Since I was born, there has rarely been a time when my birthday didn't conflict with either Easter or other family members' birthday plans. As fate would have it, my whole immediate family have birthdays within a 4 week timeframe, with Easter falling on either my dads, my sister's or my weekends. Most of the time it's not a big deal, although as a kid birthday parties were always somewhat disappointing. Then again, some years I did get chocolate and gifts, so I guess I'm not too hard done by!

This year my birthday fell right smack on Easter Sunday, so knowing we would have my grandma and N there I figured it would be a great time to make a tester batch of Rainbow Velvet Cake in preparation for my sister's celebration. She got the idea for a multicoloured multiple layer cake from watching Trixie Mattel's Easy Bake Oven series on YouTube (seriously, you should watch her cooking videos for the sheer fact that they are hilarious) and since I hadn't made one stacked that high in - well, ever - I needed to see if it worked.

Luckily, this cake recipe is simple - it's one batter that gets divided and individually coloured. That said, be prepared for all the dishes! While the cake I made uses only three colours, you need 6 bowls for tinting so as to get the right amount of batter per cake pan. Obviously, if you want more colours just don't double up on the bowl tinting! As for what colouring to use, I strongly suggest a gel or paste, since to get enough tint in the batter liquid dye will thin it too much. I haven't tried with liquid, so can't say what you'd need to alter for proper product.
Another note on the batter portioning - it will look like you won't have enough batter per 8" pan. You will. The batter should be thinly spread because you are effectively baking half a layer at once. Separate pans eliminates the hassle of torting and dealing with all those crumbs.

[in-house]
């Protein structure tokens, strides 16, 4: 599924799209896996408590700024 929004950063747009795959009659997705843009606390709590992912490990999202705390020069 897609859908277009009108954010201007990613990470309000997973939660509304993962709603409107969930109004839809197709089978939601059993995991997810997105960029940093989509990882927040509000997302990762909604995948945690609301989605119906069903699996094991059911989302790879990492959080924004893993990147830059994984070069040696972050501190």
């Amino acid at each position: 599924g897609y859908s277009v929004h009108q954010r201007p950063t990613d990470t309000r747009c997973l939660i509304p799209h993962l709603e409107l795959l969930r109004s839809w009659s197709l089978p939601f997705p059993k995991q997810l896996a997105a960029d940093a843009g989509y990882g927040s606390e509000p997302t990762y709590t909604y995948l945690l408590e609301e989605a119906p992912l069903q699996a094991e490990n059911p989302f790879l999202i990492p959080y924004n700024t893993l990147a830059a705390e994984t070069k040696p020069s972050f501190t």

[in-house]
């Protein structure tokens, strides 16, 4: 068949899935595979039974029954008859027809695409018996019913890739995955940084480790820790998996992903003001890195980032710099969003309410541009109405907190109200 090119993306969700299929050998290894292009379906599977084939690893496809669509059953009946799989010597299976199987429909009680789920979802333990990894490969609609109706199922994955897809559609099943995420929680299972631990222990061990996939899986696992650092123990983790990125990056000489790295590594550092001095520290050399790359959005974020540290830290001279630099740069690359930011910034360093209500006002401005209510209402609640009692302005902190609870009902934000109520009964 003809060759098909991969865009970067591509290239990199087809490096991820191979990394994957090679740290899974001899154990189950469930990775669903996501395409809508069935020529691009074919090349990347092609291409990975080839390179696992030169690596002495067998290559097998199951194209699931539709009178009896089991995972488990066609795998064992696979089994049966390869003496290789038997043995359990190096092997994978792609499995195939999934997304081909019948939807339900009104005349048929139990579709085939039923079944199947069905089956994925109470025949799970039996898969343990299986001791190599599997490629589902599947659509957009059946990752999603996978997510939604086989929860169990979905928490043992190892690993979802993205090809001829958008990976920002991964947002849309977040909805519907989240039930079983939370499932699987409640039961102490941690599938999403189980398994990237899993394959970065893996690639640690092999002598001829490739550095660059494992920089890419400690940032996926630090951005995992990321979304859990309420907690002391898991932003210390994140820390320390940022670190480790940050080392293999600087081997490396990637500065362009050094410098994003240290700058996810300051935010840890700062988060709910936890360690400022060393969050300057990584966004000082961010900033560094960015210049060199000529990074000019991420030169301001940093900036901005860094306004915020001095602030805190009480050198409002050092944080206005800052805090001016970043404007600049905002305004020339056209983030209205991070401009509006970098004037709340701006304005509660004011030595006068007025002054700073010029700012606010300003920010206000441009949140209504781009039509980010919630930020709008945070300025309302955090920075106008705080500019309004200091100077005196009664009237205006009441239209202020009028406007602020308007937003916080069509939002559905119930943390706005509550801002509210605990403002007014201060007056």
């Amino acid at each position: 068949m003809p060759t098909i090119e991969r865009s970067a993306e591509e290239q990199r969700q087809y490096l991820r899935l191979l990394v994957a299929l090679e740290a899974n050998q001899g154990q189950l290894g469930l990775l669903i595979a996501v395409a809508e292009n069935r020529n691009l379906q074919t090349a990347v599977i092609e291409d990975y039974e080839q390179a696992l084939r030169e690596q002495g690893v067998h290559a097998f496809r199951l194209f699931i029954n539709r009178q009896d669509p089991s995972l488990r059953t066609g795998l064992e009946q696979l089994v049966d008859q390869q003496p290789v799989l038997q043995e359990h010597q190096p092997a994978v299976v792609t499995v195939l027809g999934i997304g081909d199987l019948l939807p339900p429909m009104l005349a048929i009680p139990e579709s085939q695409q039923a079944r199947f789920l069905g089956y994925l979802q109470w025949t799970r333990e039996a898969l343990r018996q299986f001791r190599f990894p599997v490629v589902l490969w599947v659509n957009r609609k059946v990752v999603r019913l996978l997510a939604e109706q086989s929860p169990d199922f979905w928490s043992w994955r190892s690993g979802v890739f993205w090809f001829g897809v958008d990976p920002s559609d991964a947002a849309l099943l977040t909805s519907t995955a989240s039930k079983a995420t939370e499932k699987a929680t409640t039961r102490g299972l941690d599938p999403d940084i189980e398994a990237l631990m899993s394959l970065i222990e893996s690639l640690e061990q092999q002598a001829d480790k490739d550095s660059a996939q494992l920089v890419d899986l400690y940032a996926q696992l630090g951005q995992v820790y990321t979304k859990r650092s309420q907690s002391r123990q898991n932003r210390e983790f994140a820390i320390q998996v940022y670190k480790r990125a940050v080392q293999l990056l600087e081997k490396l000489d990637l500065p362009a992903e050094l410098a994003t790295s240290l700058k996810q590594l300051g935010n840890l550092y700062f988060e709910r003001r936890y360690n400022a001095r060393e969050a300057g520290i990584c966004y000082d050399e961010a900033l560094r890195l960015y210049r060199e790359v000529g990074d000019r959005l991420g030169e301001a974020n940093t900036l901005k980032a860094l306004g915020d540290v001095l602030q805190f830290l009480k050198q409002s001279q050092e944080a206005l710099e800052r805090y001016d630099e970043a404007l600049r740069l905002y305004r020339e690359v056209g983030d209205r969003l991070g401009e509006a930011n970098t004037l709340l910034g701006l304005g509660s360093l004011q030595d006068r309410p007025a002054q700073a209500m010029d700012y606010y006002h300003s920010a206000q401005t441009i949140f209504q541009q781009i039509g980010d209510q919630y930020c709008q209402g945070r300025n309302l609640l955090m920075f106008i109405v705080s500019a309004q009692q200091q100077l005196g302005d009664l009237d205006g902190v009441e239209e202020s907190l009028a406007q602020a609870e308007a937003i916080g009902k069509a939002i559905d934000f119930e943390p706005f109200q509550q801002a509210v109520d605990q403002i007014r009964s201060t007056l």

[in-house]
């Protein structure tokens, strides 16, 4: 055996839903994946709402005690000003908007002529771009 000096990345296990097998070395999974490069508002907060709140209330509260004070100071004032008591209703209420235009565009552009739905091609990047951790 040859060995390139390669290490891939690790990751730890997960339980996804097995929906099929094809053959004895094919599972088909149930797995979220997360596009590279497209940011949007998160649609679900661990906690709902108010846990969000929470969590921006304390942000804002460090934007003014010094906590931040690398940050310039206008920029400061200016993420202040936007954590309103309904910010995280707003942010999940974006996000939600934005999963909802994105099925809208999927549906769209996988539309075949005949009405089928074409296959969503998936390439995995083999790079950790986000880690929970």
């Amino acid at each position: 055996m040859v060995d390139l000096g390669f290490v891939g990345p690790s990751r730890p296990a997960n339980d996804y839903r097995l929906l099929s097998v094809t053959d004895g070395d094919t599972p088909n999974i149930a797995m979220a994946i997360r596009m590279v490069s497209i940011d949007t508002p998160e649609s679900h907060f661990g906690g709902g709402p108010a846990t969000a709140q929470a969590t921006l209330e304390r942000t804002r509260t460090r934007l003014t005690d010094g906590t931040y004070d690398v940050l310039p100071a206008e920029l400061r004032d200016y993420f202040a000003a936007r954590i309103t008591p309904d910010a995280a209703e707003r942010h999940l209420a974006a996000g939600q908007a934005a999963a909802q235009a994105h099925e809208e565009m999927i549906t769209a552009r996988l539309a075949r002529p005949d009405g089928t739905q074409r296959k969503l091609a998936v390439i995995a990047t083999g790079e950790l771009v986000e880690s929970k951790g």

When it comes to filling and frosting, your choices are endless - though I have to say both my sister and I are biased! I folded sprinkles into my Cream Cheese Buttercream and schmeared it generously between the layers and cloaked the rest in a chocolate fudge frosting. Given that it's a vanilla cake, pretty much any flavour filling will work - my mom loves raspberry jam, my dad loves custard, and me? Well, I'd be loading up on the chocolate. If you aren't using frosting, make sure to pipe a border around the outside edge of the cake to keep it from leaking out!

At any rate, have fun making this cake - and while it certainly feeds a crowd, it doesn't dry out too fast so storing it for the 3 or 4 days it takes to disappear is no problem!

Saturday, April 3, 2021

Golden Miniature Panettones

These golden, pillowy Mini Panettones are studded with dark chocolate, Craisins and pistachios and full of orange zest for an irresistibly festive flavour. They're rich and sweet with a secret ingredient that makes them even more special! 

Well, it's Easter weekend - and for the second time, both the Easter Bunny's visit and my birthday are being spent in lockdown. I shouldn't complain though, it isn't like I'm one for parties or bar-hopping, but it would be nice to actually grocery shop without the 45 minute lines again! This birthday is also being spent with limited baking potential, since I'm still relatively useless when it comes to hauling buckets of flour and bowls of dough here and there thanks to the car accident. So, rather than showcase a spiffy cake this year (though one may be forthcoming...) I'm going to share a festive bread that I made last Christmas and forgot to post about! Don't worry, I haven't forgotten the experience, or the reactions from the family I shared it with. Besides, panettone seems to crop up at our household on the Easter weekend as well, so let's say it's still seasonal!